London vigil for Zimbabwe right marks fifth anniversary of protest

By staff writers
October 12, 2007

One of the largest demonstrations ever held by Zimbabwean exiles will take place in London on Saturday 13 October 2007 outside the Zimbabwe Embassy in the Strand - marking five years of protest against human rights abuses by the Mugabe regime.

The protest is scheduled from 14:00 - 18:00. Christian groups, including clergy, monks, nuns and Catholic justice and peace groups will join the Zimbabweans on the demonstration, which has been held outside the embassy every Saturday since October 2002.

In addition to human rights, its other focus has been to campaign for free and fair elections in the country.

Britain's capital has been a site of demonstrations on issues of global concern for many years, including a long standing apartheid-era picket of the South African embasssy in Trafalgar Square.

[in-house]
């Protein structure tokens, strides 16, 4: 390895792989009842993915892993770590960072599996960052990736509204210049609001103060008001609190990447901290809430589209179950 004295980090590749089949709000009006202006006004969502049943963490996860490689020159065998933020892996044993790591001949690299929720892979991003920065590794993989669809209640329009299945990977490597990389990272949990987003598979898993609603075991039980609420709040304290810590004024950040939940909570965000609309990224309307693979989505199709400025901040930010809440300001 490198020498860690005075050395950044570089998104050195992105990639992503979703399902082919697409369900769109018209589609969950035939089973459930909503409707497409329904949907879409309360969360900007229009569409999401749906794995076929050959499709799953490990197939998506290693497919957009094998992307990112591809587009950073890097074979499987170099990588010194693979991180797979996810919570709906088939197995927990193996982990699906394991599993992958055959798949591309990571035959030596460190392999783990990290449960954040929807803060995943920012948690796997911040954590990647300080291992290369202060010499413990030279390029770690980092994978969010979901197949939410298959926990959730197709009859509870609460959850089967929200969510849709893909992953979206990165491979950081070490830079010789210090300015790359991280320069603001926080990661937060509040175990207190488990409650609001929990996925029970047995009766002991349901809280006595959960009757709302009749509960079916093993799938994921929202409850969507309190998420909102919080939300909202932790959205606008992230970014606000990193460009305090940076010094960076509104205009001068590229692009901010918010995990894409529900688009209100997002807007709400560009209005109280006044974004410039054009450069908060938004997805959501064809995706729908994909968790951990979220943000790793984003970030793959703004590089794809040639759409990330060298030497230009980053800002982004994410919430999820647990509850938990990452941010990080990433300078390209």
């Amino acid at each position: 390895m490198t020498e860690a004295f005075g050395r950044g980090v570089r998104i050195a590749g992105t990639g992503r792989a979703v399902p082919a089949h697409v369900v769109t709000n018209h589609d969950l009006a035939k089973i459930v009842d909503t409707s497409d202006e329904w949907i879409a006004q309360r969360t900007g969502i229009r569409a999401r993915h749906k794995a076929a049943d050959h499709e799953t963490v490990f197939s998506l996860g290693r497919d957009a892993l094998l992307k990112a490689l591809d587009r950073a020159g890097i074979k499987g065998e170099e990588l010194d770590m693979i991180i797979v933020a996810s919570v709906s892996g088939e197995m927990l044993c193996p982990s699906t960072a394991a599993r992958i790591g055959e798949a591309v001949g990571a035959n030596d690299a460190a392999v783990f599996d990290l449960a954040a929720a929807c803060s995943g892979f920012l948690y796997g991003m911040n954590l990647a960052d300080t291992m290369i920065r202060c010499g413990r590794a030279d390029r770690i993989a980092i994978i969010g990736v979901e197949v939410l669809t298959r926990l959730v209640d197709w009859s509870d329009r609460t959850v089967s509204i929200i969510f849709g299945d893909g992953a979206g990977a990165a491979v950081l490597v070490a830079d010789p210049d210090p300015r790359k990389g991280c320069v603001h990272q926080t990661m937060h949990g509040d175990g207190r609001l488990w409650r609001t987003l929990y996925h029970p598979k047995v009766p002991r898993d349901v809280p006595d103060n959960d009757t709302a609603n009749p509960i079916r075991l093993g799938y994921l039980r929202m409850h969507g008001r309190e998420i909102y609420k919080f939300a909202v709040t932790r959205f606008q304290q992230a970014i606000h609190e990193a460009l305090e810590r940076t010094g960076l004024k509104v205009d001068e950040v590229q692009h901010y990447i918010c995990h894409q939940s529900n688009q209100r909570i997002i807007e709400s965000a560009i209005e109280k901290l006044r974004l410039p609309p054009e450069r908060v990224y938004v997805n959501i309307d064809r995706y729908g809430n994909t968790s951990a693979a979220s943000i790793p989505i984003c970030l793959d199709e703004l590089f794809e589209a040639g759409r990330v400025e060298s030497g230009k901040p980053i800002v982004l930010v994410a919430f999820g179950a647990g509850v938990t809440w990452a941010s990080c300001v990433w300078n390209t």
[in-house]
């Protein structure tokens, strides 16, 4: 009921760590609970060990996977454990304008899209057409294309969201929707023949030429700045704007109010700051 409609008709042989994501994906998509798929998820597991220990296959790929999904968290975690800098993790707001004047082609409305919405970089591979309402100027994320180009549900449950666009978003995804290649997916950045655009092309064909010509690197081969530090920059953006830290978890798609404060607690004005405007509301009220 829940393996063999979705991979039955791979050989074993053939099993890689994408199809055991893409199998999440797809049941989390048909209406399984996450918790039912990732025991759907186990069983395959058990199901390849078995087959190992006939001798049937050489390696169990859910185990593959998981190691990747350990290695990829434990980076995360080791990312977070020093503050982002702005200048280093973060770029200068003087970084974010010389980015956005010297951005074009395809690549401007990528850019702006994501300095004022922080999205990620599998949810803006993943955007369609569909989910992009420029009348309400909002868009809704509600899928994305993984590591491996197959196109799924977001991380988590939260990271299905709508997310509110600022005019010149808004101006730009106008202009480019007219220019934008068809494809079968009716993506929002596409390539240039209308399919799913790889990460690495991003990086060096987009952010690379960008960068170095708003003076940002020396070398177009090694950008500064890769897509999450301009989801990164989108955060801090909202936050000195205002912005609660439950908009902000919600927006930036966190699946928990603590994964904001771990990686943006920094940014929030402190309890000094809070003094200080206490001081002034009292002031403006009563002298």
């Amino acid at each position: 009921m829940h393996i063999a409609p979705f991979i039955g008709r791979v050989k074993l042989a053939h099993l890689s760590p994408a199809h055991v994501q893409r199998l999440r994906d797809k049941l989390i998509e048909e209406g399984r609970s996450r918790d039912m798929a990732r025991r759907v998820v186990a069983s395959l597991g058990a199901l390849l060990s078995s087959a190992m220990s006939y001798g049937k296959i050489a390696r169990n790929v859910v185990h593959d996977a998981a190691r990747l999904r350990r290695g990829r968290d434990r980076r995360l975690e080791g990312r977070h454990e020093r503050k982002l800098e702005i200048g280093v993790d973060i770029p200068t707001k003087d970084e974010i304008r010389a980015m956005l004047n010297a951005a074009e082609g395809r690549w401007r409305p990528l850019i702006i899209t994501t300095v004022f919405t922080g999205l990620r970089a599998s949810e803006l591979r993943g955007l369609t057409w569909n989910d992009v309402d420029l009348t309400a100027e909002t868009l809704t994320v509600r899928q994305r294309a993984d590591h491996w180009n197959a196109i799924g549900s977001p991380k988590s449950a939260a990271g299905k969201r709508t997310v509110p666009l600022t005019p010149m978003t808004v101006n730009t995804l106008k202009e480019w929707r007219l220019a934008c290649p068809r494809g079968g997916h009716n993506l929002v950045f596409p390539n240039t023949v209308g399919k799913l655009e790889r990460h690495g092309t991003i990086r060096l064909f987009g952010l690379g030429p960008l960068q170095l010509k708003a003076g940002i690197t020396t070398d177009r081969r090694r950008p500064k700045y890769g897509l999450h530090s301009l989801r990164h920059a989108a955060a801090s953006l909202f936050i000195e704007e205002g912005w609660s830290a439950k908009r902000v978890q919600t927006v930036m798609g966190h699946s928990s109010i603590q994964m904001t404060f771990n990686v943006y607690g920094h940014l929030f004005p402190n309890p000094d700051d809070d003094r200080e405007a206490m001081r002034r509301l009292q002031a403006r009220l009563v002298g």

Zimbabwe's largest opposition party, the Movement for Democratic Change (MDC), has called on all its members in the UK to attend Saturday's vigil.

The demonstration will also be supported by Kate Hoey MP, who is chair of the All-Party Parliamentary Group on Zimbabwe.

At around 15:00 hrs Ms Hoey will be presented with a petition to hand to Prime Minister Gordon Brown. It is directed also at European Union governments and heads of state.

It reads: "We record our dismay at the failure of the Southern African Development Community (SADC) to help the desperate people of Zimbabwe at their time of trial. We urge the UK government, and the European Union in general, to suspend government to government aid to all 14 SADC countries until they abide by their joint commitment to uphold human rights in the region. The petition has been signed by thousands of people passing by the Vigil.

"To mark our Fifth Anniversary we are submitting this petition to all EU and SADC governments. The Vigil wants to make it clear that we are not asking for a halt to humanitarian aid, but we would like to see government to government assistance to the SADC countries halted until they honour their human rights obligations to Zimbabwe. We suggest that the money should go instead to the suffering people of Zimbabwe."

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